Melissa Renwick

Labour shortages felt in communities across the west coast

Communities across the west coast of Vancouver Island are facing labour shortages, forcing some businesses to adjust their operations. 

Lewis and Cathy George have been operating the House of Himwitsa, a First Nations art gallery and lodge in Tofino, since 1991.

In previous years, Cathy said their storefront would be open from 9:30 a.m. until as late as 7 p.m. 

But without enough staff, Cathy said they now have to close their shop as early as 4 p.m.

“We don’t have the staff,” she said. “It’s kind of heartbreaking.”

Respecting order in the animal kingdom by avoiding the top hunter

In all of Joe Martin’s 68 years of living on the west coast of Vancouver Island, he said he’s only encountered a wolf once. 

Alone in the forest just outside of the Tla-o-qui-aht First Nation community of Esowista, Martin recalled when a pack of wolves ran past him over 20 years ago.

Their presence stopped him in his tracks, and with wide eyes he turned around to get another look. 

But just as quickly as the wolves ran by, they disappeared into the forest. 

Martin said the experience still plays vividly in his mind. 

Ahousaht receives $8.3 million for new bighouse

As community members from Ahousaht First Nation gathered inside the gymnasium at Maaqtusiis Secondary on Flores Island, deep roars of thunder penetrated the room.

“The ancestors are here in full force,” said Rebecca Atleo, Ahousaht Education Authority director of education. “It's very indicative of the excitement that we have for today.”

Addressing those gathered on August 10, Atleo revealed that the nation received $8.3 million towards the construction of a new bighouse through the federal government’s Cultural Spaces in Indigenous Communities Program. 

Somass sockeye return doubles original forecast

This year’s sockeye salmon return in the Somass River came in around double what the pre-season run size estimate was.

While the Somass River pre-season forecast hovered around 400,000, it was re-forecasted to 950,000 as of July 28.

It’s a trend that is being observed coast-wide – from Bristol Bay to the Fraser River, according to Tseshaht First Nation Fisheries Manager Dave Rolston.

“I think all the fisheries benefited from increased numbers,” he said. 

Canada invests more in oceans protection, but measures fail to salvage sinking fishing boat in Alberni Inlet

Prime Minister Justin Trudeau announced the next phase of Canada’s Oceans Protection Plan on July 19. It comes with a commitment to add $2 billion over nine years.

This builds on the $1.5 billion that’s been directed towards the program, which was launched in 2016.

Established to strengthen the protection of Canada’s coasts and wildlife, the Oceans Protection Plan is being labelled as a “Canadian success story” by the prime minister’s office (PMO).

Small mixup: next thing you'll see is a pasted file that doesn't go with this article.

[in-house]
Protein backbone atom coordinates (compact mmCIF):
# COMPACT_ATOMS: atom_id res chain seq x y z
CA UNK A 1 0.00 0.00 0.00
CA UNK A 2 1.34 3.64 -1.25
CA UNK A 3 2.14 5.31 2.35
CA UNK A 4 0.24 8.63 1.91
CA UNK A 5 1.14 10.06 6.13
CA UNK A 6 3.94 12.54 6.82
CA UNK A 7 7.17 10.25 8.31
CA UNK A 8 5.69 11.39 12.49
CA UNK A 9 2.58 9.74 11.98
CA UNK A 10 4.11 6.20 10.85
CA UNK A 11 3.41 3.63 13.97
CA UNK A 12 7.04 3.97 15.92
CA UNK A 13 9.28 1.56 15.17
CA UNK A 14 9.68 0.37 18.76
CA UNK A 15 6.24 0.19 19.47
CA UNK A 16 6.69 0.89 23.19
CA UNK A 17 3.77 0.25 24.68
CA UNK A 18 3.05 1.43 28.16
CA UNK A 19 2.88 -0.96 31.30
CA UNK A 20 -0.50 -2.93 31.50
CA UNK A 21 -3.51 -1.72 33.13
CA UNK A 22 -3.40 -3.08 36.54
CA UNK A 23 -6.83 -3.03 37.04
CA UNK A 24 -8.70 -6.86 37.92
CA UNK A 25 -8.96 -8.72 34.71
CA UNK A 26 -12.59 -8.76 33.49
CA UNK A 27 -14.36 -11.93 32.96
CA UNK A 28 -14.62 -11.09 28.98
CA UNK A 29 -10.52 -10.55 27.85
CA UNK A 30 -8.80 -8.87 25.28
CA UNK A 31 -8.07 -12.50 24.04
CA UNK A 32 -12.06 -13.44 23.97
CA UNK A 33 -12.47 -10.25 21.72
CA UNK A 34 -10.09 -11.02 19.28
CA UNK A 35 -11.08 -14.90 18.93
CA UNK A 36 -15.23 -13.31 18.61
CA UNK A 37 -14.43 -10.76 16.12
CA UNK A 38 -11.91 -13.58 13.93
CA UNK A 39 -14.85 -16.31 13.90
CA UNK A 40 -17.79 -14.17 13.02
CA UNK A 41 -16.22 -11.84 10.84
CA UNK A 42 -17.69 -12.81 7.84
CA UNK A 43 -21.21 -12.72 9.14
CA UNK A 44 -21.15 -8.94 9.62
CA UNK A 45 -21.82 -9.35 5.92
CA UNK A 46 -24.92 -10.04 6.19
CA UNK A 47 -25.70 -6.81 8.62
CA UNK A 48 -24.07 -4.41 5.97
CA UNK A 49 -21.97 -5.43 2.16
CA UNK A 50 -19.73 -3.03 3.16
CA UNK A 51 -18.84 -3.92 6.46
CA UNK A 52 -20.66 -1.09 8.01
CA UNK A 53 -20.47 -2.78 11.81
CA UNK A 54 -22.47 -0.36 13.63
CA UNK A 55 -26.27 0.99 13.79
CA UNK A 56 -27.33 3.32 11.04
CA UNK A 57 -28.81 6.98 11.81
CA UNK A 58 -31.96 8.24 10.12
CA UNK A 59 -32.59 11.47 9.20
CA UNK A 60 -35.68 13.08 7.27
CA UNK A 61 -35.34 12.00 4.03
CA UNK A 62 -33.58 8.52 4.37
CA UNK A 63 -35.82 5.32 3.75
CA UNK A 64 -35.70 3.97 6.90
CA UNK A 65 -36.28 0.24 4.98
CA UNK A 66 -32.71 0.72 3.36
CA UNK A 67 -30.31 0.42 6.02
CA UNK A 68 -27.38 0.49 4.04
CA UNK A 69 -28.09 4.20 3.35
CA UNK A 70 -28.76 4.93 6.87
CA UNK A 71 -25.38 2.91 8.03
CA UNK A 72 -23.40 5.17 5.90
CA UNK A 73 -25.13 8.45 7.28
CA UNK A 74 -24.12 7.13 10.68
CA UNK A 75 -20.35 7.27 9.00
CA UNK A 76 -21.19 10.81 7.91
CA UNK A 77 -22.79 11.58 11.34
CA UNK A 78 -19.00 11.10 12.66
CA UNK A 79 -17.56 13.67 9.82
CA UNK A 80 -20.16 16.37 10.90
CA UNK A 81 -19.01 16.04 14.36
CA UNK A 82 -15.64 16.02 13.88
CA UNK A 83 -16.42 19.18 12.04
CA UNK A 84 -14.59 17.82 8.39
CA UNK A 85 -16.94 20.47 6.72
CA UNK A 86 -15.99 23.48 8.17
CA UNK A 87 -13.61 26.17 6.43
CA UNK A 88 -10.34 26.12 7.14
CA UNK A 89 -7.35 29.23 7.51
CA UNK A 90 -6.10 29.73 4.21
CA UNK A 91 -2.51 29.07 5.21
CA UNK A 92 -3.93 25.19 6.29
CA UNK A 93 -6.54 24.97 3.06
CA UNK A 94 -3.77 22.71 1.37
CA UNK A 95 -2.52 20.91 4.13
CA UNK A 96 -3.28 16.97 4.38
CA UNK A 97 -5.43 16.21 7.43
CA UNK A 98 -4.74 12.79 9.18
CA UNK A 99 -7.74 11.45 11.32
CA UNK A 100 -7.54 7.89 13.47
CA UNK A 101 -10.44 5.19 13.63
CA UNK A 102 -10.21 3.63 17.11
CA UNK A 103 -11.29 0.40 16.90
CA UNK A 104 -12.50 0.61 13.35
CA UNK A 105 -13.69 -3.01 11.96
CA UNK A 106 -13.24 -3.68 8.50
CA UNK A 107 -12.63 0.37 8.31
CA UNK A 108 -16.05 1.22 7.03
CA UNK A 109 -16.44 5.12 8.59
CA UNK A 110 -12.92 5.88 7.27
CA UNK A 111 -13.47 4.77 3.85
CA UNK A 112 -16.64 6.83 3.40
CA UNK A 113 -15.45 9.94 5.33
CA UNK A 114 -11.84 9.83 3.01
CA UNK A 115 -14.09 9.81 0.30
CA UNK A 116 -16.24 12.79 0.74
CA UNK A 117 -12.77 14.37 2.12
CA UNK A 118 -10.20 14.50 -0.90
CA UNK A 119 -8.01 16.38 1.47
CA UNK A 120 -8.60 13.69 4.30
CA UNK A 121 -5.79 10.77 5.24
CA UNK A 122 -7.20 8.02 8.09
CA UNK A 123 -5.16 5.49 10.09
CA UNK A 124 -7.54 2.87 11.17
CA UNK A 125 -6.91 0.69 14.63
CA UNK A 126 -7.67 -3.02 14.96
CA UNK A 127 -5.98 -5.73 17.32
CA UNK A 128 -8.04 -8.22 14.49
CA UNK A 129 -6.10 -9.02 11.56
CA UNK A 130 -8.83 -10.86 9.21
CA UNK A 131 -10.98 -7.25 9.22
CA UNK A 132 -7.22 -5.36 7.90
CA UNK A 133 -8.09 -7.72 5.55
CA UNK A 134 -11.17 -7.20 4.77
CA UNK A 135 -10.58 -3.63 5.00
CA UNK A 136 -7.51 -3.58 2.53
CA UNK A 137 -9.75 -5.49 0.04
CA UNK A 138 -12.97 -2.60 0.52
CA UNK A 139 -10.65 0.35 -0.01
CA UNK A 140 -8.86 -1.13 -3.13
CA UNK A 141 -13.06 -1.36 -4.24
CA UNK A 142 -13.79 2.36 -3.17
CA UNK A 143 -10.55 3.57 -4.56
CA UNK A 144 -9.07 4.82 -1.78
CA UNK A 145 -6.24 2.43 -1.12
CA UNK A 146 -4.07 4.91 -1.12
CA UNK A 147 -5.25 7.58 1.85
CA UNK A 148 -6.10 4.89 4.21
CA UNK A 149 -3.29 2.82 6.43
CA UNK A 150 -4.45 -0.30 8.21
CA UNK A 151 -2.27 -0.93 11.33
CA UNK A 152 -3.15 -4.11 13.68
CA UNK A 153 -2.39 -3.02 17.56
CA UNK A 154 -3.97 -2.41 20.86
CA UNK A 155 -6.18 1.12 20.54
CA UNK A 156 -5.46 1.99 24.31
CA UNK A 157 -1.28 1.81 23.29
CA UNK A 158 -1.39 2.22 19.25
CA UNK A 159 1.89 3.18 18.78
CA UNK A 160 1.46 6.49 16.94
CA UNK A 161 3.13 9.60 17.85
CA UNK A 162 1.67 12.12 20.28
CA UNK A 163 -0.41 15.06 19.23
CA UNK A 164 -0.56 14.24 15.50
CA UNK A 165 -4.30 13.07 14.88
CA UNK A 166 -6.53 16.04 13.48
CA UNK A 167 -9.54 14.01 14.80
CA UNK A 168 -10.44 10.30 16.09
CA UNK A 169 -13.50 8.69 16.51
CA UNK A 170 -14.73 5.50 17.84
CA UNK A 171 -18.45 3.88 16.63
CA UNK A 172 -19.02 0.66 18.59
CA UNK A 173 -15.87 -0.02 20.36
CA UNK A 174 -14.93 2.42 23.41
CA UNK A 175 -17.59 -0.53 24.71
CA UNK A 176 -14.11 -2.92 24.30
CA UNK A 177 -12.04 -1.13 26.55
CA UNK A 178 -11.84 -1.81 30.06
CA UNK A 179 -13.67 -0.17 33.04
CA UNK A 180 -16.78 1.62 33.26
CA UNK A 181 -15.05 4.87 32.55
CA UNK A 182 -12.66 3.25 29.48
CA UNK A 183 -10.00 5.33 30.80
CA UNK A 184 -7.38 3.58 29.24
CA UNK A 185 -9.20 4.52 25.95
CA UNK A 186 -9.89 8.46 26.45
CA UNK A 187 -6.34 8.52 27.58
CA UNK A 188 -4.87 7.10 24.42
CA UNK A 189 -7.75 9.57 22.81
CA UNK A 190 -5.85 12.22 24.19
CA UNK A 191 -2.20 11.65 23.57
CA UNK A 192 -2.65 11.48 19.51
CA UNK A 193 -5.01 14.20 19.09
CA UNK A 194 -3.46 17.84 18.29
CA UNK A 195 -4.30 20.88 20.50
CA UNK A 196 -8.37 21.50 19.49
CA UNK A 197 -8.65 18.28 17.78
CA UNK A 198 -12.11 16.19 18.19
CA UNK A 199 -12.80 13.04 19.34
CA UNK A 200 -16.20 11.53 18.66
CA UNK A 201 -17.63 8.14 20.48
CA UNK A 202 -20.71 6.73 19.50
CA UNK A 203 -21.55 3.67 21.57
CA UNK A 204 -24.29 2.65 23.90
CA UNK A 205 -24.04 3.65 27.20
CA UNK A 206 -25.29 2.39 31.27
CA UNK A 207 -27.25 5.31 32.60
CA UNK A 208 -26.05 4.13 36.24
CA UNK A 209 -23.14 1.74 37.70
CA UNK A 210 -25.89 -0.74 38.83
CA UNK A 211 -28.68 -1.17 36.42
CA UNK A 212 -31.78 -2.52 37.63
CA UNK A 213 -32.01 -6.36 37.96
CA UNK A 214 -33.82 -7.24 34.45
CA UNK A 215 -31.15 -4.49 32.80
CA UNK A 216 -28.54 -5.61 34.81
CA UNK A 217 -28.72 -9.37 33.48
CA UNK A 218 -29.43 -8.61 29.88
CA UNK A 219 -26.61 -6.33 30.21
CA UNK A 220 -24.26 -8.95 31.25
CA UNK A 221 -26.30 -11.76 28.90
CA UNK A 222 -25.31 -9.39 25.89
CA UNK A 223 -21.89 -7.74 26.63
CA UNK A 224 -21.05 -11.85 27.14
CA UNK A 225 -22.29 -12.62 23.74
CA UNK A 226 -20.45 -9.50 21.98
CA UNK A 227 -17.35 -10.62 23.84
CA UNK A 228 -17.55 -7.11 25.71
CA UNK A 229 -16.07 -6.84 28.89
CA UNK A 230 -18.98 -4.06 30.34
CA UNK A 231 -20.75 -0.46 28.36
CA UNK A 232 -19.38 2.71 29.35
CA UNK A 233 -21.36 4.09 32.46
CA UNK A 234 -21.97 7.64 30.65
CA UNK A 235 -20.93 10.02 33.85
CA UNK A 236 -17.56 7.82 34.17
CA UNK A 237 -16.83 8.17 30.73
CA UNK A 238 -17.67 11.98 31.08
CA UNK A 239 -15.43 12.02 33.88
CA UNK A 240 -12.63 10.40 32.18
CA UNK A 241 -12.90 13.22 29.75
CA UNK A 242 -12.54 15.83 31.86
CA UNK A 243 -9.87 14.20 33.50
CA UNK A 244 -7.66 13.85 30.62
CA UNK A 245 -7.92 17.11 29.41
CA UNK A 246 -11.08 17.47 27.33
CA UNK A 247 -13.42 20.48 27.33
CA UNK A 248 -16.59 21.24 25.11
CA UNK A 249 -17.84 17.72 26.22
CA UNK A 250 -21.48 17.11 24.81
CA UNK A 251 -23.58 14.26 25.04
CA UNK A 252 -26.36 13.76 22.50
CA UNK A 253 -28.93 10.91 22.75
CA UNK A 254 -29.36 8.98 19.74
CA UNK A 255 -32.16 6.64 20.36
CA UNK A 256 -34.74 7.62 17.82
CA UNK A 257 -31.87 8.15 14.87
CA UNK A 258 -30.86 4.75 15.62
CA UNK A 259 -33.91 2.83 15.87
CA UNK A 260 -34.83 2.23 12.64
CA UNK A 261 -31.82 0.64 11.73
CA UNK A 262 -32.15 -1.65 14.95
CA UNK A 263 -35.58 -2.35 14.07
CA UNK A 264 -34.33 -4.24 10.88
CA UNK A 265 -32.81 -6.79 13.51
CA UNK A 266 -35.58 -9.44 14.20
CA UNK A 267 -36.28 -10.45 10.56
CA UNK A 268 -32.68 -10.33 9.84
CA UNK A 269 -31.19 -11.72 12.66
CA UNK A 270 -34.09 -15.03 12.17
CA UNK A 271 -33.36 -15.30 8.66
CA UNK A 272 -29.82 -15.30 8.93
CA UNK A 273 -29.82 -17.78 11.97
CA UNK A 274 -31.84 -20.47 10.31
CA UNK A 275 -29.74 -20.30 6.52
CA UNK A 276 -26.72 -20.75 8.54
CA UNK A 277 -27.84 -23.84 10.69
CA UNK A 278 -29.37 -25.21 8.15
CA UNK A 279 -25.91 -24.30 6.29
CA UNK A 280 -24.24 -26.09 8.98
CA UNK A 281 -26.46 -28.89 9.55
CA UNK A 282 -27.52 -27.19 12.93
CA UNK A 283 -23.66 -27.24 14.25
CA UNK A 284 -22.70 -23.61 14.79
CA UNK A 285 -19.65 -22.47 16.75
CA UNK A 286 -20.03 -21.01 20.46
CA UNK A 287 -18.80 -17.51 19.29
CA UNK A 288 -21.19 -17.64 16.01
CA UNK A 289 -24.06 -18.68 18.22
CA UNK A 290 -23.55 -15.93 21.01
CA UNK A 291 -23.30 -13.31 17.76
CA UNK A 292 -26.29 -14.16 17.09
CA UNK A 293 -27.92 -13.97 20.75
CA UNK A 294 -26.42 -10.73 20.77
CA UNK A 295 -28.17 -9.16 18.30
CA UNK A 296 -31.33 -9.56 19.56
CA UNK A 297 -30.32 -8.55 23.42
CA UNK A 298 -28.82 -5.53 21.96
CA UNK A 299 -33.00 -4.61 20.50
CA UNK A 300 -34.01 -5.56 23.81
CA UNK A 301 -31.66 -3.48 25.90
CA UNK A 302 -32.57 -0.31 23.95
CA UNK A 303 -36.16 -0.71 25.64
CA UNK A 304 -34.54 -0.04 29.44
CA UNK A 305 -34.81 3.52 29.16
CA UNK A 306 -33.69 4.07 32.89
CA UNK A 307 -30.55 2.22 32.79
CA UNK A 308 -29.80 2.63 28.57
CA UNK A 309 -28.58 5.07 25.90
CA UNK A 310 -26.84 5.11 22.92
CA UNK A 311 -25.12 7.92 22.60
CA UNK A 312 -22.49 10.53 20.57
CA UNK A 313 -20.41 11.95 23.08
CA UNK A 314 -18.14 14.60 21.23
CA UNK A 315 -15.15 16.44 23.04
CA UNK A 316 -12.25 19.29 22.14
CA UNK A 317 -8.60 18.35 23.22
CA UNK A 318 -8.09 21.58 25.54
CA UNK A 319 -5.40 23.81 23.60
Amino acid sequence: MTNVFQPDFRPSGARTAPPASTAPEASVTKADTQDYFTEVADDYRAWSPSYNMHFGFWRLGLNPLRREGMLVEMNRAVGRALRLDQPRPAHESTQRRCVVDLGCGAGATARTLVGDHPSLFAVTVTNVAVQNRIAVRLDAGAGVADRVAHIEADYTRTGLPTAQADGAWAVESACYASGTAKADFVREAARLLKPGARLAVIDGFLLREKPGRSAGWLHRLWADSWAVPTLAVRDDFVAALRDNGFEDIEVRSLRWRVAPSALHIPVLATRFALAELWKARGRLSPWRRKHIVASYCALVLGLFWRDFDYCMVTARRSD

Roadside garbage pick up coming to Tla-o-qui-aht and Yuułuʔiłʔatḥ communities 

Tla-o-qui-aht First Nation and the Yuułuʔiłʔatḥ Government will be introducing the Alberni Clayoquot Regional District’s (ACRD) residential roadside waste collection service in their communities this fall. 

There are currently six large containers placed throughout the First Nation communities, which residents can use to dispose of their household waste. This means that there is no waste separation.

Mowachaht/Muchalaht plans a welcome house as a ‘launching ground’ for tourism in Nootka Sound

Mowachaht/Muchalaht First Nation is one step closer to building a new welcome house in Nootka Sound, with funding support from Island Coastal Economic Trust’s Capital (ICET) and Innovation Program. 

The Ahaminaquus Welcome House will function as a visitor centre, community hub and museum. It will also host ceremonies, workshops and educational sessions focusing on the nation and settler history in the region, including Captain Cook’s first landing in Nootka Sound in 1778.

‘It’s not over by a long stretch’: Pope Francis visits Canada this month to address residential school survivors

Pope Francis is set to tour three regions in Canada between July 24 and 29 on what is being called a historic journey of “healing and reconciliation.”

Earlier this year at the Vatican, the Pope apologized to Indigenous representatives from across Canada for “the deplorable behaviour” of members of the Catholic Church who caused harm to Indigenous communities through the residential school system.

“I feel shame,” he said in his apology speech on April 1. 

Hupačasath First Nation benefits from boost in funding, draws liquid ‘gold’ from bigleaf maple trees

Hupačasath First Nation on Vancouver Island’s west coast is creating a unique flavour of maple syrup using sap from bigleaf maple trees.

As part of the Indigenous Bioeconomy Program, the nation is benefitting from nearly $112,000 in funding from the province towards the business venture, named Kleekhoot Gold.

The funding is designed to support Indigenous partners lead the development of a forest bioeconomy, according to the Ministry of Forests.

Drastic ocean level fluctuation impacts intertidal species

The west coast experienced some of its lowest tides of the year last week, leaving some intertidal animals vulnerable to the heat. 

A recent series of events lined up to trigger a “tidal phenomenon” that resulted in an exaggerated tidal range, according to Denny Sinnott, a DFO supervisor for Tides Current and Water Levels.

First, the full moon on July 15 caused a gravitational pull on the ocean. Known as a spring tide, it occurs twice a month in conjunction with a new or full moon and contributes to the larger tidal range.

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